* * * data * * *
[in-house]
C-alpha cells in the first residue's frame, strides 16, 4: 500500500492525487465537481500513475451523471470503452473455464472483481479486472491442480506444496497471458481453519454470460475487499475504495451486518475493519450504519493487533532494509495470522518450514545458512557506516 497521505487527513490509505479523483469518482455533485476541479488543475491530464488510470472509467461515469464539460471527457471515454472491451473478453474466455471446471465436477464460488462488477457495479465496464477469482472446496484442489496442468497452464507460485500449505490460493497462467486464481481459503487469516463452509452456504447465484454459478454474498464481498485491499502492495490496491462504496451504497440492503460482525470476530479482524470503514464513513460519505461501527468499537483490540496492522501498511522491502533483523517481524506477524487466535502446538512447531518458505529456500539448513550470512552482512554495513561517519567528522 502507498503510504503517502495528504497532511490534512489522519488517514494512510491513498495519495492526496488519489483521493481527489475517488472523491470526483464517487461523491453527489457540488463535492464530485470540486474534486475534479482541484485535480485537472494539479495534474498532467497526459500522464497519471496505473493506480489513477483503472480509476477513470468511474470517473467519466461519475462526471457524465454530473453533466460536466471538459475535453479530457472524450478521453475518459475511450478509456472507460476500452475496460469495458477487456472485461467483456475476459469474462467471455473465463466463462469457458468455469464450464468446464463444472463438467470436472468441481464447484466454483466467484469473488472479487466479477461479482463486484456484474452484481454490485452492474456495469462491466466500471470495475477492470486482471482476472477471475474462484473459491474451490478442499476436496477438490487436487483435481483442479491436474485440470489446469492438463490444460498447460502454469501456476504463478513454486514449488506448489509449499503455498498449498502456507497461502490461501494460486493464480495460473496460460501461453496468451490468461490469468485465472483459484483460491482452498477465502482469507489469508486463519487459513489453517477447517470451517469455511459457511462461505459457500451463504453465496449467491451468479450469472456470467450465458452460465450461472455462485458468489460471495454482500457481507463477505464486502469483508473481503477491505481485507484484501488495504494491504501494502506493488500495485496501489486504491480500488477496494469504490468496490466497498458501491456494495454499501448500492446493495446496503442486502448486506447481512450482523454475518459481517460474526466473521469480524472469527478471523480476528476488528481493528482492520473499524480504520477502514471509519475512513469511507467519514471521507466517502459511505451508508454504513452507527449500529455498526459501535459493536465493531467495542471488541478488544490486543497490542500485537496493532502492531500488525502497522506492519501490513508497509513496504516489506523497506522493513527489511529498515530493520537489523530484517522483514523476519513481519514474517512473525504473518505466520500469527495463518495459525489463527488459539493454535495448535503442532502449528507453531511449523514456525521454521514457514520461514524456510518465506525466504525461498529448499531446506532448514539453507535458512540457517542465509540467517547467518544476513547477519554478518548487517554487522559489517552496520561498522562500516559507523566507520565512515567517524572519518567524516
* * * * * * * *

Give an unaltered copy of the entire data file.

[in-house]
C-alpha cells in the first residue's frame, strides 16, 4: 500500500492525487465537481500513475451523471470503452473455464472483481479486472491442480506444496497471458481453519454470460475487499475504495451486518475493519450504519493487533532494509495470522518450514545458512557506516 497521505487527513490509505479523483469518482455533485476541479488543475491530464488510470472509467461515469464539460471527457471515454472491451473478453474466455471446471465436477464460488462488477457495479465496464477469482472446496484442489496442468497452464507460485500449505490460493497462467486464481481459503487469516463452509452456504447465484454459478454474498464481498485491499502492495490496491462504496451504497440492503460482525470476530479482524470503514464513513460519505461501527468499537483490540496492522501498511522491502533483523517481524506477524487466535502446538512447531518458505529456500539448513550470512552482512554495513561517519567528522 502507498503510504503517502495528504497532511490534512489522519488517514494512510491513498495519495492526496488519489483521493481527489475517488472523491470526483464517487461523491453527489457540488463535492464530485470540486474534486475534479482541484485535480485537472494539479495534474498532467497526459500522464497519471496505473493506480489513477483503472480509476477513470468511474470517473467519466461519475462526471457524465454530473453533466460536466471538459475535453479530457472524450478521453475518459475511450478509456472507460476500452475496460469495458477487456472485461467483456475476459469474462467471455473465463466463462469457458468455469464450464468446464463444472463438467470436472468441481464447484466454483466467484469473488472479487466479477461479482463486484456484474452484481454490485452492474456495469462491466466500471470495475477492470486482471482476472477471475474462484473459491474451490478442499476436496477438490487436487483435481483442479491436474485440470489446469492438463490444460498447460502454469501456476504463478513454486514449488506448489509449499503455498498449498502456507497461502490461501494460486493464480495460473496460460501461453496468451490468461490469468485465472483459484483460491482452498477465502482469507489469508486463519487459513489453517477447517470451517469455511459457511462461505459457500451463504453465496449467491451468479450469472456470467450465458452460465450461472455462485458468489460471495454482500457481507463477505464486502469483508473481503477491505481485507484484501488495504494491504501494502506493488500495485496501489486504491480500488477496494469504490468496490466497498458501491456494495454499501448500492446493495446496503442486502448486506447481512450482523454475518459481517460474526466473521469480524472469527478471523480476528476488528481493528482492520473499524480504520477502514471509519475512513469511507467519514471521507466517502459511505451508508454504513452507527449500529455498526459501535459493536465493531467495542471488541478488544490486543497490542500485537496493532502492531500488525502497522506492519501490513508497509513496504516489506523497506522493513527489511529498515530493520537489523530484517522483514523476519513481519514474517512473525504473518505466520500469527495463518495459525489463527488459539493454535495448535503442532502449528507453531511449523514456525521454521514457514520461514524456510518465506525466504525461498529448499531446506532448514539453507535458512540457517542465509540467517547467518544476513547477519554478518548487517554487522559489517552496520561498522562500516559507523566507520565512515567517524572519518567524516